HomeCleft Lip/ Palate Feeding an Infant with a Cleft Lip/Palate

Feeding an Infant with a Cleft Lip/Palate in Dallas, TX

For parents of children with a cleft lip/palate, nothing is quite as stressful as feeding. Here at the International Craniofacial Institute, we provide a well-rounded approach to treatment that includes patient education and support during every phase of treatment, and we work with each family to develop a feeding plan that’s right for their infant.

While parents often request that the cleft be repaired soon after birth and before the child goes home, surgery on the newborn is difficult because it is dangerous and usually results in a less-than-optimal repair. Therefore, most cleft lip and palate treatment centers prefer to wait to perform the initial lip repair until the child is approximately three months old. There are several reasons for this delay.

First, when the child weighs between ten to thirteen pounds and is healthy and vigorous, he or she is better able to tolerate the anesthesia and surgery. Second, the waiting period allows ample time to thoroughly diagnose the extent and characteristics of the problem and any additional associated problems that might be present, as well as to adequately plan an immediate and long-term course of treatment. Third, the child at three months of age is significantly larger than the newborn which facilitates the technical requirements of the surgery and results in a much better aesthetic and functional outcome.

During the period before surgery, parents are generally concerned with the problems of feeding and the issue of bonding. A number of feeding approaches are available to the parents of children with clefts. Some trial and error may be necessary for finding the method that works best for you.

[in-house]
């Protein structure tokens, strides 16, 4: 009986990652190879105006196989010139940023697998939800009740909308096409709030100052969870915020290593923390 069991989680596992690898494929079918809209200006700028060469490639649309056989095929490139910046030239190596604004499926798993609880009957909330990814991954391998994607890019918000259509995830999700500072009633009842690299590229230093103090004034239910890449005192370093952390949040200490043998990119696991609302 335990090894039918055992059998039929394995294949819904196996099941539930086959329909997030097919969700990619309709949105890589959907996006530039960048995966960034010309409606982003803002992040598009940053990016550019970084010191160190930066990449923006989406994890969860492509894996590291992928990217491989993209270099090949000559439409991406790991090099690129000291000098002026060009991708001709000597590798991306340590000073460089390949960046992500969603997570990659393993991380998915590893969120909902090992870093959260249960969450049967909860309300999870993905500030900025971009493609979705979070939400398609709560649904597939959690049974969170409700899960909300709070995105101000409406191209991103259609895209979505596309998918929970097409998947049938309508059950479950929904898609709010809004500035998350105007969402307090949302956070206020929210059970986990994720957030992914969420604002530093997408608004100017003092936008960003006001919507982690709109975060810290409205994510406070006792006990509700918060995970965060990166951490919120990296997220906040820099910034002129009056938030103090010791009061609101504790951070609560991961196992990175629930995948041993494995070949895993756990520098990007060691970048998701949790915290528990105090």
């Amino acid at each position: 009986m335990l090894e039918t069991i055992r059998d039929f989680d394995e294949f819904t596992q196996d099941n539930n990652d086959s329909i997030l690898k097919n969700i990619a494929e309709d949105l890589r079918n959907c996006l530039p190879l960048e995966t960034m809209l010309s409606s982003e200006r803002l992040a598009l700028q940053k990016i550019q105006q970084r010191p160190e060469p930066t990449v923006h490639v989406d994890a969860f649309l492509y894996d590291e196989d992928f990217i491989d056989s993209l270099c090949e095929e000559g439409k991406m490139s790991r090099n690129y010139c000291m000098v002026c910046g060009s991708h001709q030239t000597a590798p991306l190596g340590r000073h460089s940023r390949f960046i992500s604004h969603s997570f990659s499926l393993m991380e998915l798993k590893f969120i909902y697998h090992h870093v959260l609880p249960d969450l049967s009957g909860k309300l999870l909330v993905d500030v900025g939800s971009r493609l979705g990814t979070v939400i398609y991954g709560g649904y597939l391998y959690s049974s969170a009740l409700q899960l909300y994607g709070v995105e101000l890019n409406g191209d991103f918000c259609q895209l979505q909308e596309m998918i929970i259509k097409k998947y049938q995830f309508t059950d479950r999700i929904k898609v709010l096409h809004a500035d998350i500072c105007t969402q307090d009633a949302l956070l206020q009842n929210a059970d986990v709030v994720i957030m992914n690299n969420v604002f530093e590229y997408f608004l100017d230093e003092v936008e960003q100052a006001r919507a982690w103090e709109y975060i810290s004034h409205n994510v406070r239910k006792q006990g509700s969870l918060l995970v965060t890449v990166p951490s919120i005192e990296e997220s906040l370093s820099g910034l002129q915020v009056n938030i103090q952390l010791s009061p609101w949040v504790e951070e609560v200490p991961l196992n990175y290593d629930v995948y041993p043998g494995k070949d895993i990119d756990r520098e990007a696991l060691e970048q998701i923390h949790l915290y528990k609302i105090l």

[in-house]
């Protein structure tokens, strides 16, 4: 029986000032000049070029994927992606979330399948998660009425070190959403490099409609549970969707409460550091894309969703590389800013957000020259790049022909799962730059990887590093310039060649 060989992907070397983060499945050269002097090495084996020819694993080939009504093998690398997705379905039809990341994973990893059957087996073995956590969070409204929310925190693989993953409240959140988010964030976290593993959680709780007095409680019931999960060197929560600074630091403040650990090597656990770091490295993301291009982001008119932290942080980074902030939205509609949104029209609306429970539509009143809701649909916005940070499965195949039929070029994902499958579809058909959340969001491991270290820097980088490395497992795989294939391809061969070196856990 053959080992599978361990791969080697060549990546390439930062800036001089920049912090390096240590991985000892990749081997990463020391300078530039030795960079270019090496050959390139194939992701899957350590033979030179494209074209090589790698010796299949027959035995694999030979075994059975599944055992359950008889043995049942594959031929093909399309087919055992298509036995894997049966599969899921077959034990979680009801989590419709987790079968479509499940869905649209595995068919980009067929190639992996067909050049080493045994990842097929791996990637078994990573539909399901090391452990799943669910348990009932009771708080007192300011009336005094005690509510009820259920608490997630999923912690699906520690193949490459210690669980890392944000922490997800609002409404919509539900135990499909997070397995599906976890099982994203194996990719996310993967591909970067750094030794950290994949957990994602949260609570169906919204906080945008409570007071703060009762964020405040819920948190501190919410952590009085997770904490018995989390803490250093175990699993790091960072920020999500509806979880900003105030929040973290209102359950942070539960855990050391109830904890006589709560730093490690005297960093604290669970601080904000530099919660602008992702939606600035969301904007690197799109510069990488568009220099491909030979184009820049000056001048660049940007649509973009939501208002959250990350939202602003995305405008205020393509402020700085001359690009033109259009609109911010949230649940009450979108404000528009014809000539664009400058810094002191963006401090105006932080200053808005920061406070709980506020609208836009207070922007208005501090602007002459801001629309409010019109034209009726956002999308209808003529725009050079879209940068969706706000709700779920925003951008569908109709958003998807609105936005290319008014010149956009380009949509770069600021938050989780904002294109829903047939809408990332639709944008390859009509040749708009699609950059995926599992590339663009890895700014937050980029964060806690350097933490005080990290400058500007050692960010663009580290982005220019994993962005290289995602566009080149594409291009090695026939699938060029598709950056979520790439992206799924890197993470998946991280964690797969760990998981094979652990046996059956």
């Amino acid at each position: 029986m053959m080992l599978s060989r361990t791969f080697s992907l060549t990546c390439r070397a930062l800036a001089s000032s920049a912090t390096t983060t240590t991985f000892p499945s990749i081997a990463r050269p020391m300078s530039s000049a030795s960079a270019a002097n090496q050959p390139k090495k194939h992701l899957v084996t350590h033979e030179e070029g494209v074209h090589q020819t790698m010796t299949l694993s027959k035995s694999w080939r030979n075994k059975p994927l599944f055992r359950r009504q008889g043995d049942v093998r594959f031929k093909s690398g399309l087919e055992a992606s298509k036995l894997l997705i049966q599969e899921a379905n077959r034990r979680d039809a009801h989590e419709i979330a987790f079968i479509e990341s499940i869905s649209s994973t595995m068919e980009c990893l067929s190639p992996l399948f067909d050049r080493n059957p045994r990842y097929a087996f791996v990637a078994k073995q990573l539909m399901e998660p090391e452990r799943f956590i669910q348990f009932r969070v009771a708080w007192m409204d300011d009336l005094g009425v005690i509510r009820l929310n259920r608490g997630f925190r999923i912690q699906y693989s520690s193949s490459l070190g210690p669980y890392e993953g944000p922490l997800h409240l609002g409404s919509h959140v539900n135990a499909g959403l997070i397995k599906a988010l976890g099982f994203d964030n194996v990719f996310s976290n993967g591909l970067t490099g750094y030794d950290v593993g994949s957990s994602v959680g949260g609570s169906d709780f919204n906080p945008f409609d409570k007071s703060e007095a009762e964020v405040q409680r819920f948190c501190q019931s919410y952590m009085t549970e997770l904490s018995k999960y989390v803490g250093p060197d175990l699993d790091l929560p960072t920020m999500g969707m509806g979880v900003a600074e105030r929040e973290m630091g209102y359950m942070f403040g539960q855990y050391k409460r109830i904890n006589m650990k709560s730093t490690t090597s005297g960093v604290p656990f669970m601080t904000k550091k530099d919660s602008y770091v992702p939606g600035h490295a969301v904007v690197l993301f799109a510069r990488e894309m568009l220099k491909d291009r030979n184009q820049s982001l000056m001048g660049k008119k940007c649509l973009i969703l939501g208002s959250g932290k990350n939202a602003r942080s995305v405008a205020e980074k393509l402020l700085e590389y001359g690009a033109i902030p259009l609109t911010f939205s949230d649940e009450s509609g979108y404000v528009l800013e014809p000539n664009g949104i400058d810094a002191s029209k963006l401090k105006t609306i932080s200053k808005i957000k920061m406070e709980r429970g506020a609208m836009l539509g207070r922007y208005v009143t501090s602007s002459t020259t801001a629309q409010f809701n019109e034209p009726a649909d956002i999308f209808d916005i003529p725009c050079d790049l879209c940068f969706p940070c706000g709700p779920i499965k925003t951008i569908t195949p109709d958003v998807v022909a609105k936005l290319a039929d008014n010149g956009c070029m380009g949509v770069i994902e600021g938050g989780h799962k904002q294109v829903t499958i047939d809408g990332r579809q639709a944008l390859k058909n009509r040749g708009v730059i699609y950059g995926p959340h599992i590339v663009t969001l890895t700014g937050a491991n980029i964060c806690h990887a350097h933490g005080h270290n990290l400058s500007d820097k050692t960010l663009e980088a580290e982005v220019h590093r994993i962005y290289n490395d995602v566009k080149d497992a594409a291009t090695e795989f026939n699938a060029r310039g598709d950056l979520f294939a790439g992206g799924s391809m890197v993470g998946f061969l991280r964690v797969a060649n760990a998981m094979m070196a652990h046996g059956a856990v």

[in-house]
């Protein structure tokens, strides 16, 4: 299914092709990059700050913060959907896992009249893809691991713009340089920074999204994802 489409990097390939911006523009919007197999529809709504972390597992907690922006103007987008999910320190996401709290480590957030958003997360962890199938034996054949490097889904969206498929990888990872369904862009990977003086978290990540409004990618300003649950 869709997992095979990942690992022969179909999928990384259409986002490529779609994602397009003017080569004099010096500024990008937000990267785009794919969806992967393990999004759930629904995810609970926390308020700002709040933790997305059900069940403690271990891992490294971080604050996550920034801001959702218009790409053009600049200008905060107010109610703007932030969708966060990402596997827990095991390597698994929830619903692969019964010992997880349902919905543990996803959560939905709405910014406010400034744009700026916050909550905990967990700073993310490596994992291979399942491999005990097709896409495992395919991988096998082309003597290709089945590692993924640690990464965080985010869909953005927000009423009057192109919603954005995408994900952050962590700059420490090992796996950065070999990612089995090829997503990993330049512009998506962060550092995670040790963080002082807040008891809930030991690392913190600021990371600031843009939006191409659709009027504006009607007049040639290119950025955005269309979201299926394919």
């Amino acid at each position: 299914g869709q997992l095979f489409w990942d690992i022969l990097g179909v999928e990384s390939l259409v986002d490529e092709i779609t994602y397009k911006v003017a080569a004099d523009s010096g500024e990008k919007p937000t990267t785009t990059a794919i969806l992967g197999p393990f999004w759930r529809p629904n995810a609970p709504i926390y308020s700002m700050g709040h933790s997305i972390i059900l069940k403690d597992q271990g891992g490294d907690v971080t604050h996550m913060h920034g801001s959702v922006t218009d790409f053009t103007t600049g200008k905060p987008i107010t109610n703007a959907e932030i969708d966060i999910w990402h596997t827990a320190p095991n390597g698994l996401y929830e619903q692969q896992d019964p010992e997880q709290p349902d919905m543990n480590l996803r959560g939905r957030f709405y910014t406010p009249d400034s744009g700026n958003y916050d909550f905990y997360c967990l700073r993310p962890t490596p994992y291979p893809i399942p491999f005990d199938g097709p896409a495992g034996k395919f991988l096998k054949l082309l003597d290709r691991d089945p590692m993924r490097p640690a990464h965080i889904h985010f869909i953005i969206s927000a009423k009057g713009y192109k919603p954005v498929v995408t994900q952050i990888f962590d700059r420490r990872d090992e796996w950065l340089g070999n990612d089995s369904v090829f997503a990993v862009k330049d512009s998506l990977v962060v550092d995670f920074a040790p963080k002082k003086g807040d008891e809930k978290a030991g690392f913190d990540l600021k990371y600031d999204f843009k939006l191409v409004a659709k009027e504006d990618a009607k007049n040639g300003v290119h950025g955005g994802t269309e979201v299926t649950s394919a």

Nearly all babies experience some weight fluctuation after birth. Your pediatrician can help you determine the significance of the weight fluctuation and the need to change or supplement your child’s diet. A rule of thumb that may be helpful is that a child should take about three to four ounces of milk or formula in about thirty minutes of feeding.

Bonding is an emotional and psychological process based on love, trust, and interdependency that takes place between the mother (or parents) and the child. It establishes the basis of the parent-child relationship.

Breastfeeding has been touted as playing an important role in facilitating bonding. This has to do in part with the physical, as well as psychological, interdependency of breastfeeding. However, successful, effective bonding is not dependent on breastfeeding and can take place when other methods of feeding are used. The important thing is that the child be held and nurtured. Holding your baby during feeding, allowing ample time for feeding, allowing the child to play and talking to your baby are ways the maternal-child bonding can be ensured.

It is a myth that all babies with a cleft are unable to breast feed. While some babies may not have the ability to suckle sufficiently to breast feed, others do. If you have made a commitment to breast feed your child, the presence of the child’s cleft should not deter you from trying.

Remember that many mothers with normal children have difficulty learning to breastfeed. Some of the problems all mothers must solve in learning to breastfeed are how to hold the baby, how to place the breast nipple in the baby’s mouth, waiting for the breasts to become engorged with milk, knowing how much milk the child has taken, etc. For the mother of a child with a cleft, it is tempting to attribute early problems to the cleft when they actually may be problems all mothers face during the learning process.